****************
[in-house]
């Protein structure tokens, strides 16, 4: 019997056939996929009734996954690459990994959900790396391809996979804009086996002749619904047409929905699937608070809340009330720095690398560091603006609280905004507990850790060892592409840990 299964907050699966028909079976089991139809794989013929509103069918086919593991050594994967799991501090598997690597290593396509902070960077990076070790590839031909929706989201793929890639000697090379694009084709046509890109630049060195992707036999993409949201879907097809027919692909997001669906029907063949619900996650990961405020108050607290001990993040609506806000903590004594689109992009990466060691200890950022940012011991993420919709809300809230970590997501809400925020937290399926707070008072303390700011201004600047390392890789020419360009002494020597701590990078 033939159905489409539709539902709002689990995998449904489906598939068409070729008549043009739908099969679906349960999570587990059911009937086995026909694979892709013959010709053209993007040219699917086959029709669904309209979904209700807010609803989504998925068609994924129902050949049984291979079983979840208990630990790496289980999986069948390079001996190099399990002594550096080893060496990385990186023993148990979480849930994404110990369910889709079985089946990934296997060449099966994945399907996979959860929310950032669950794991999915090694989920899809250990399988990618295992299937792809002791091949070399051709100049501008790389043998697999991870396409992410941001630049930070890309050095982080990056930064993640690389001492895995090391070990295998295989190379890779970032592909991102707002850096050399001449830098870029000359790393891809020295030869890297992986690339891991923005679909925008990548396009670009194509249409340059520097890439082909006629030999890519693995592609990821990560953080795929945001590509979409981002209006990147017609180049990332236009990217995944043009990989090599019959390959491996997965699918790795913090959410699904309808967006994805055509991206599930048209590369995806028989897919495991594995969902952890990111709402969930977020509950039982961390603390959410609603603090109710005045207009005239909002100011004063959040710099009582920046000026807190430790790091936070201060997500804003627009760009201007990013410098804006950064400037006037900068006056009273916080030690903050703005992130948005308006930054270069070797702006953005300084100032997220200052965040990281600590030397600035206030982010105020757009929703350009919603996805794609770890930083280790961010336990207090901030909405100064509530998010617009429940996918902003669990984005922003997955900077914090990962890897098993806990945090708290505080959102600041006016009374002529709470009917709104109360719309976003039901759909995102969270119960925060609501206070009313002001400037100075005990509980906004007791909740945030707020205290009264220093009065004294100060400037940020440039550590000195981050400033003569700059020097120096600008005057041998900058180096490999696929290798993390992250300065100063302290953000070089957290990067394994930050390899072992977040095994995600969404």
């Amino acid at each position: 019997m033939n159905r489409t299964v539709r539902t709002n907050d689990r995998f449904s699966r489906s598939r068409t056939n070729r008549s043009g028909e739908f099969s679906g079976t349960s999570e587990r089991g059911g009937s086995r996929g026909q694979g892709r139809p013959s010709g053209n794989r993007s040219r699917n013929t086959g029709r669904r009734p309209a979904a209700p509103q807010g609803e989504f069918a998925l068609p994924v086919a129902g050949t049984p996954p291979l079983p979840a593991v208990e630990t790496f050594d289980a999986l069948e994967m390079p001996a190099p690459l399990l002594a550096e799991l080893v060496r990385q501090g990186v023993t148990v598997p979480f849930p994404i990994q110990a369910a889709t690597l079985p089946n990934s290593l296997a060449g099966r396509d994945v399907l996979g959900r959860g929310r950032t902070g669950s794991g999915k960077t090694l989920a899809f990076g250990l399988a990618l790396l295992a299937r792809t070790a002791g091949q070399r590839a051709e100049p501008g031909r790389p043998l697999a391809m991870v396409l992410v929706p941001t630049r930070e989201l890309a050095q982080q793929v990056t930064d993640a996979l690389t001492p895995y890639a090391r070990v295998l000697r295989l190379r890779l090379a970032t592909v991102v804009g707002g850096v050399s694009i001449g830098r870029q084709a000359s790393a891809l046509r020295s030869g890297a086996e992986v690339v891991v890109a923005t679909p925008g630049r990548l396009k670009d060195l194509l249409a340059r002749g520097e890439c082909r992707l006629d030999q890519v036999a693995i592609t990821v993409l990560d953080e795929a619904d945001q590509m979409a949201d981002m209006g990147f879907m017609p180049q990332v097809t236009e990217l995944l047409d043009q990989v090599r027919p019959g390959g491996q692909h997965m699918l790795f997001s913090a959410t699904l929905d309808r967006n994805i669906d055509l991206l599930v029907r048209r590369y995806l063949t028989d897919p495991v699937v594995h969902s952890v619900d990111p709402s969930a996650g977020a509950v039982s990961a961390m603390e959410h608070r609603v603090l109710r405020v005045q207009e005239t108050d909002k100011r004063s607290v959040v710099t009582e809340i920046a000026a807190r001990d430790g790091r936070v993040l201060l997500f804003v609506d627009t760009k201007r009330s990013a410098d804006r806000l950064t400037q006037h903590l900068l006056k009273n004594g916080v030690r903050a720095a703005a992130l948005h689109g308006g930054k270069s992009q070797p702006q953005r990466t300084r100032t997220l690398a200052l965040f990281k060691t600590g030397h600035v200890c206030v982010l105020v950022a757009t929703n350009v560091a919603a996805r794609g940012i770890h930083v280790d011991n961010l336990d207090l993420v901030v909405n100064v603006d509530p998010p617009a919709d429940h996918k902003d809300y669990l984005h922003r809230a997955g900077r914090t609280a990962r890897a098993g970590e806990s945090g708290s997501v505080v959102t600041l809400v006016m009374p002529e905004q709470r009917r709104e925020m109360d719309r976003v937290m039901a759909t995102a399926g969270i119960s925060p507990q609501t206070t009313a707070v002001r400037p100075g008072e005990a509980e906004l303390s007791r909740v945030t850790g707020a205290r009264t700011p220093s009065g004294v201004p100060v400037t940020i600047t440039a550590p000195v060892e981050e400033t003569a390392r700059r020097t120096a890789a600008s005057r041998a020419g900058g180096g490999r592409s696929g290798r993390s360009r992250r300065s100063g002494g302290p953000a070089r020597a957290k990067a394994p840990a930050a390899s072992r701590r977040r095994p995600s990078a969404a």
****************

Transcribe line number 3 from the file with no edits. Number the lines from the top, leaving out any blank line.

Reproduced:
């Amino acid at each position: 019997m033939n159905r489409t299964v539709r539902t709002n907050d689990r995998f449904s699966r489906s598939r068409t056939n070729r008549s043009g028909e739908f099969s679906g079976t349960s999570e587990r089991g059911g009937s086995r996929g026909q694979g892709r139809p013959s010709g053209n794989r993007s040219r699917n013929t086959g029709r669904r009734p309209a979904a209700p509103q807010g609803e989504f069918a998925l068609p994924v086919a129902g050949t049984p996954p291979l079983p979840a593991v208990e630990t790496f050594d289980a999986l069948e994967m390079p001996a190099p690459l399990l002594a550096e799991l080893v060496r990385q501090g990186v023993t148990v598997p979480f849930p994404i990994q110990a369910a889709t690597l079985p089946n990934s290593l296997a060449g099966r396509d994945v399907l996979g959900r959860g929310r950032t902070g669950s794991g999915k960077t090694l989920a899809f990076g250990l399988a990618l790396l295992a299937r792809t070790a002791g091949q070399r590839a051709e100049p501008g031909r790389p043998l697999a391809m991870v396409l992410v929706p941001t630049r930070e989201l890309a050095q982080q793929v990056t930064d993640a996979l690389t001492p895995y890639a090391r070990v295998l000697r295989l190379r890779l090379a970032t592909v991102v804009g707002g850096v050399s694009i001449g830098r870029q084709a000359s790393a891809l046509r020295s030869g890297a086996e992986v690339v891991v890109a923005t679909p925008g630049r990548l396009k670009d060195l194509l249409a340059r002749g520097e890439c082909r992707l006629d030999q890519v036999a693995i592609t990821v993409l990560d953080e795929a619904d945001q590509m979409a949201d981002m209006g990147f879907m017609p180049q990332v097809t236009e990217l995944l047409d043009q990989v090599r027919p019959g390959g491996q692909h997965m699918l790795f997001s913090a959410t699904l929905d309808r967006n994805i669906d055509l991206l599930v029907r048209r590369y995806l063949t028989d897919p495991v699937v594995h969902s952890v619900d990111p709402s969930a996650g977020a509950v039982s990961a961390m603390e959410h608070r609603v603090l109710r405020v005045q207009e005239t108050d909002k100011r004063s607290v959040v710099t009582e809340i920046a000026a807190r001990d430790g790091r936070v993040l201060l997500f804003v609506d627009t760009k201007r009330s990013a410098d804006r806000l950064t400037q006037h903590l900068l006056k009273n004594g916080v030690r903050a720095a703005a992130l948005h689109g308006g930054k270069s992009q070797p702006q953005r990466t300084r100032t997220l690398a200052l965040f990281k060691t600590g030397h600035v200890c206030v982010l105020v950022a757009t929703n350009v560091a919603a996805r794609g940012i770890h930083v280790d011991n961010l336990d207090l993420v901030v909405n100064v603006d509530p998010p617009a919709d429940h996918k902003d809300y669990l984005h922003r809230a997955g900077r914090t609280a990962r890897a098993g970590e806990s945090g708290s997501v505080v959102t600041l809400v006016m009374p002529e905004q709470r009917r709104e925020m109360d719309r976003v937290m039901a759909t995102a399926g969270i119960s925060p507990q609501t206070t009313a707070v002001r400037p100075g008072e005990a509980e906004l303390s007791r909740v945030t850790g707020a205290r009264t700011p220093s009065g004294v201004p100060v400037t940020i600047t440039a550590p000195v060892e981050e400033t003569a390392r700059r020097t120096a890789a600008s005057r041998a020419g900058g180096g490999r592409s696929g290798r993390s360009r992250r300065s100063g002494g302290p953000a070089r020597a957290k990067a394994p840990a930050a390899s072992r701590r977040r095994p995600s990078a969404a």